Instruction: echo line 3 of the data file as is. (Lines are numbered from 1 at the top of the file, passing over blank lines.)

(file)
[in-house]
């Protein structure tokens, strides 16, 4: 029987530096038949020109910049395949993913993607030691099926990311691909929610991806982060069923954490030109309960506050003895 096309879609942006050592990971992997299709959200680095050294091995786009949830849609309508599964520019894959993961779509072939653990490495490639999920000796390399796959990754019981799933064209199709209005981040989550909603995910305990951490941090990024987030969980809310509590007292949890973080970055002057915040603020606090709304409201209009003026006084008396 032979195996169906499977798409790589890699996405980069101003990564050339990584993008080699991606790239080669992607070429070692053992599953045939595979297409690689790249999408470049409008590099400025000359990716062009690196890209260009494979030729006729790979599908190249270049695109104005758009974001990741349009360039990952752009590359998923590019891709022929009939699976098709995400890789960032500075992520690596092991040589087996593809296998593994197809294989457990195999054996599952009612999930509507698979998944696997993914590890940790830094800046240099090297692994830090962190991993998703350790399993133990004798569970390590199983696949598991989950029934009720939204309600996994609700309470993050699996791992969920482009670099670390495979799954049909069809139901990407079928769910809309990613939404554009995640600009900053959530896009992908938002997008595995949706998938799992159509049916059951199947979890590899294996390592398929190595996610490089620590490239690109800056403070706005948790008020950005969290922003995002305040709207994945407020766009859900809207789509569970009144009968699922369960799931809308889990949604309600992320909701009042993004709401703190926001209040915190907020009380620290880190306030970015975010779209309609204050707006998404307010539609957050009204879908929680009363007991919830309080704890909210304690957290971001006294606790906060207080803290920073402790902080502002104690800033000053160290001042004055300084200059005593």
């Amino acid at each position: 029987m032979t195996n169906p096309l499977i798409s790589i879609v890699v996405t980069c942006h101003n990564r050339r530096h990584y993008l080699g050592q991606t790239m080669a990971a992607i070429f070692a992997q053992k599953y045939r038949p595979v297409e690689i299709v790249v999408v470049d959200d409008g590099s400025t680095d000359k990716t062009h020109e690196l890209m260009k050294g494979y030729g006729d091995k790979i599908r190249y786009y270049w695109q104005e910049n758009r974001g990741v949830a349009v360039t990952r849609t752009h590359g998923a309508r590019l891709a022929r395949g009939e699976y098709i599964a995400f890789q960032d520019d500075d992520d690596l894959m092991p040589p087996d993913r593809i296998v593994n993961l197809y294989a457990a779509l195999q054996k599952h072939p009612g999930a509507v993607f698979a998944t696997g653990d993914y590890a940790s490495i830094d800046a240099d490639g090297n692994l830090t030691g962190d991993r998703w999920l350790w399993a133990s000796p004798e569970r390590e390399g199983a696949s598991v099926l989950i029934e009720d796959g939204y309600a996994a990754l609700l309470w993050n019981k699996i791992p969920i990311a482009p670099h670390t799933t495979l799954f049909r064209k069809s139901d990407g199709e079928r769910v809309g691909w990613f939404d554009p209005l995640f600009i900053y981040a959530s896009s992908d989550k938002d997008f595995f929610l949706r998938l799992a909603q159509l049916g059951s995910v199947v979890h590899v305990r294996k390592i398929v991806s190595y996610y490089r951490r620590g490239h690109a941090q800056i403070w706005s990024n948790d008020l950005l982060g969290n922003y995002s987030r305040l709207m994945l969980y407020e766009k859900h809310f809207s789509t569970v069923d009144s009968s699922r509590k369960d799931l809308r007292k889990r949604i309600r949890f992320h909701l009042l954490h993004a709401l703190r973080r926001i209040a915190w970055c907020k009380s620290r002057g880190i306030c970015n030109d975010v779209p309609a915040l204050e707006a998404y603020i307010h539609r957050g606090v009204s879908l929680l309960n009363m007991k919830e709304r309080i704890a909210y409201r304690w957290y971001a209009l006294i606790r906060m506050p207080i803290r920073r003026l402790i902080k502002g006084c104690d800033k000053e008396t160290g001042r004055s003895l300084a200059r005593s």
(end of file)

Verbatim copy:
């Amino acid at each position: 029987m032979t195996n169906p096309l499977i798409s790589i879609v890699v996405t980069c942006h101003n990564r050339r530096h990584y993008l080699g050592q991606t790239m080669a990971a992607i070429f070692a992997q053992k599953y045939r038949p595979v297409e690689i299709v790249v999408v470049d959200d409008g590099s400025t680095d000359k990716t062009h020109e690196l890209m260009k050294g494979y030729g006729d091995k790979i599908r190249y786009y270049w695109q104005e910049n758009r974001g990741v949830a349009v360039t990952r849609t752009h590359g998923a309508r590019l891709a022929r395949g009939e699976y098709i599964a995400f890789q960032d520019d500075d992520d690596l894959m092991p040589p087996d993913r593809i296998v593994n993961l197809y294989a457990a779509l195999q054996k599952h072939p009612g999930a509507v993607f698979a998944t696997g653990d993914y590890a940790s490495i830094d800046a240099d490639g090297n692994l830090t030691g962190d991993r998703w999920l350790w399993a133990s000796p004798e569970r390590e390399g199983a696949s598991v099926l989950i029934e009720d796959g939204y309600a996994a990754l609700l309470w993050n019981k699996i791992p969920i990311a482009p670099h670390t799933t495979l799954f049909r064209k069809s139901d990407g199709e079928r769910v809309g691909w990613f939404d554009p209005l995640f600009i900053y981040a959530s896009s992908d989550k938002d997008f595995f929610l949706r998938l799992a909603q159509l049916g059951s995910v199947v979890h590899v305990r294996k390592i398929v991806s190595y996610y490089r951490r620590g490239h690109a941090q800056i403070w706005s990024n948790d008020l950005l982060g969290n922003y995002s987030r305040l709207m994945l969980y407020e766009k859900h809310f809207s789509t569970v069923d009144s009968s699922r509590k369960d799931l809308r007292k889990r949604i309600r949890f992320h909701l009042l954490h993004a709401l703190r973080r926001i209040a915190w970055c907020k009380s620290r002057g880190i306030c970015n030109d975010v779209p309609a915040l204050e707006a998404y603020i307010h539609r957050g606090v009204s879908l929680l309960n009363m007991k919830e709304r309080i704890a909210y409201r304690w957290y971001a209009l006294i606790r906060m506050p207080i803290r920073r003026l402790i902080k502002g006084c104690d800033k000053e008396t160290g001042r004055s003895l300084a200059r005593s």